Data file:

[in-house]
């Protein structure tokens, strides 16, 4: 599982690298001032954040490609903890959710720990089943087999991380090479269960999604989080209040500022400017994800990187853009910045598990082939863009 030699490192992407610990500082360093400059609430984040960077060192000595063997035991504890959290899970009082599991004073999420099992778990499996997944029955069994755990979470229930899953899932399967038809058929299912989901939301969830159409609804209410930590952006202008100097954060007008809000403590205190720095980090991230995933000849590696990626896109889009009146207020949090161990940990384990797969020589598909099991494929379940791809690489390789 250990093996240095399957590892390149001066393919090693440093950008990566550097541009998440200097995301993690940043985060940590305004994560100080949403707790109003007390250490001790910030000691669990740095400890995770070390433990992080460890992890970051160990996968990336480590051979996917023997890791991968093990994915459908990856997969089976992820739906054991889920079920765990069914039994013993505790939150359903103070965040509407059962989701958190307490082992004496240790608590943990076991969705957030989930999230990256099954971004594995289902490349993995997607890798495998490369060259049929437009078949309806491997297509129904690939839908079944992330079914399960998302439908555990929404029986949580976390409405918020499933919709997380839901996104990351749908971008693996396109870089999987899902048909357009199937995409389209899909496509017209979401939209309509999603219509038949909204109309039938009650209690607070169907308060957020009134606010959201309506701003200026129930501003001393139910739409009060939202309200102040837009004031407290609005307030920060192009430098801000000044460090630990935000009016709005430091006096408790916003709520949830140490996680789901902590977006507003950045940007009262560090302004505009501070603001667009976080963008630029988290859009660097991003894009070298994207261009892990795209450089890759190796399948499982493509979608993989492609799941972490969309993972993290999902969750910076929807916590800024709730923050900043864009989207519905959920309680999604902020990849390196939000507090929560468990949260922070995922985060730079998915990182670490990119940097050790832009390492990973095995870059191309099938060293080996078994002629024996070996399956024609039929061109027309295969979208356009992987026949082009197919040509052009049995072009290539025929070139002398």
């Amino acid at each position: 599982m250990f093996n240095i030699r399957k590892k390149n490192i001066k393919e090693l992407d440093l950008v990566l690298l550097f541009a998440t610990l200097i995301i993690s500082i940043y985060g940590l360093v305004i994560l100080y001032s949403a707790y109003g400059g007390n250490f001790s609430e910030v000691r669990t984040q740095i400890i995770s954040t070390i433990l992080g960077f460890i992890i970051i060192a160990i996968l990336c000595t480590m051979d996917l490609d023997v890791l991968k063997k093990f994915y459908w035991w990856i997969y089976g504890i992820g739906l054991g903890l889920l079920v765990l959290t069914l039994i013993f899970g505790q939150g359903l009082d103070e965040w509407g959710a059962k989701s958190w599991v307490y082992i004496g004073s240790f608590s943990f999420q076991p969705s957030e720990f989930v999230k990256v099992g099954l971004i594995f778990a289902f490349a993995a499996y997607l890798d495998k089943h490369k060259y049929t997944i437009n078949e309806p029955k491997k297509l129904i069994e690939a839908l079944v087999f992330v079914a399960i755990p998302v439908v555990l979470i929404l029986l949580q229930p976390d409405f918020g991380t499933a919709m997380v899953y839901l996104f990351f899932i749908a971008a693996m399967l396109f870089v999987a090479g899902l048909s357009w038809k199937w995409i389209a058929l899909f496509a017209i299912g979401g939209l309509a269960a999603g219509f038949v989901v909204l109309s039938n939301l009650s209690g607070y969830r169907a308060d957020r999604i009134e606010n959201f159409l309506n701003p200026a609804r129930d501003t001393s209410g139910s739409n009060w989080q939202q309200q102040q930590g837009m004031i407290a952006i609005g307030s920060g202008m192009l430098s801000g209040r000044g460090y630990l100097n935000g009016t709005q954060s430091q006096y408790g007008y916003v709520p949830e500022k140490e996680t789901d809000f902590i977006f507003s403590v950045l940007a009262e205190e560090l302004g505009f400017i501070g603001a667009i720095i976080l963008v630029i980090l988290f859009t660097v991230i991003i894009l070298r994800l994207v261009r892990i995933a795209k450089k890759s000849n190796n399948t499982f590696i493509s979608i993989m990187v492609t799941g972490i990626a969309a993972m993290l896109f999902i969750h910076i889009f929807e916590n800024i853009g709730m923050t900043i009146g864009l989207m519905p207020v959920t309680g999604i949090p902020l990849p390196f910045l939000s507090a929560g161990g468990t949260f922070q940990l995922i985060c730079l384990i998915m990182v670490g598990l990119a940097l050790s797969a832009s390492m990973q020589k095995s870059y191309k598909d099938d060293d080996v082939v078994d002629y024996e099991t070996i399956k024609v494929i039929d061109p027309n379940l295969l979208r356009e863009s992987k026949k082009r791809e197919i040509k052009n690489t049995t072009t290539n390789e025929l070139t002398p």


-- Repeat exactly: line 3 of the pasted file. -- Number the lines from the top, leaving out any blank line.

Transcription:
């Amino acid at each position: 599982m250990f093996n240095i030699r399957k590892k390149n490192i001066k393919e090693l992407d440093l950008v990566l690298l550097f541009a998440t610990l200097i995301i993690s500082i940043y985060g940590l360093v305004i994560l100080y001032s949403a707790y109003g400059g007390n250490f001790s609430e910030v000691r669990t984040q740095i400890i995770s954040t070390i433990l992080g960077f460890i992890i970051i060192a160990i996968l990336c000595t480590m051979d996917l490609d023997v890791l991968k063997k093990f994915y459908w035991w990856i997969y089976g504890i992820g739906l054991g903890l889920l079920v765990l959290t069914l039994i013993f899970g505790q939150g359903l009082d103070e965040w509407g959710a059962k989701s958190w599991v307490y082992i004496g004073s240790f608590s943990f999420q076991p969705s957030e720990f989930v999230k990256v099992g099954l971004i594995f778990a289902f490349a993995a499996y997607l890798d495998k089943h490369k060259y049929t997944i437009n078949e309806p029955k491997k297509l129904i069994e690939a839908l079944v087999f992330v079914a399960i755990p998302v439908v555990l979470i929404l029986l949580q229930p976390d409405f918020g991380t499933a919709m997380v899953y839901l996104f990351f899932i749908a971008a693996m399967l396109f870089v999987a090479g899902l048909s357009w038809k199937w995409i389209a058929l899909f496509a017209i299912g979401g939209l309509a269960a999603g219509f038949v989901v909204l109309s039938n939301l009650s209690g607070y969830r169907a308060d957020r999604i009134e606010n959201f159409l309506n701003p200026a609804r129930d501003t001393s209410g139910s739409n009060w989080q939202q309200q102040q930590g837009m004031i407290a952006i609005g307030s920060g202008m192009l430098s801000g209040r000044g460090y630990l100097n935000g009016t709005q954060s430091q006096y408790g007008y916003v709520p949830e500022k140490e996680t789901d809000f902590i977006f507003s403590v950045l940007a009262e205190e560090l302004g505009f400017i501070g603001a667009i720095i976080l963008v630029i980090l988290f859009t660097v991230i991003i894009l070298r994800l994207v261009r892990i995933a795209k450089k890759s000849n190796n399948t499982f590696i493509s979608i993989m990187v492609t799941g972490i990626a969309a993972m993290l896109f999902i969750h910076i889009f929807e916590n800024i853009g709730m923050t900043i009146g864009l989207m519905p207020v959920t309680g999604i949090p902020l990849p390196f910045l939000s507090a929560g161990g468990t949260f922070q940990l995922i985060c730079l384990i998915m990182v670490g598990l990119a940097l050790s797969a832009s390492m990973q020589k095995s870059y191309k598909d099938d060293d080996v082939v078994d002629y024996e099991t070996i399956k024609v494929i039929d061109p027309n379940l295969l979208r356009e863009s992987k026949k082009r791809e197919i040509k052009n690489t049995t072009t290539n390789e025929l070139t002398p």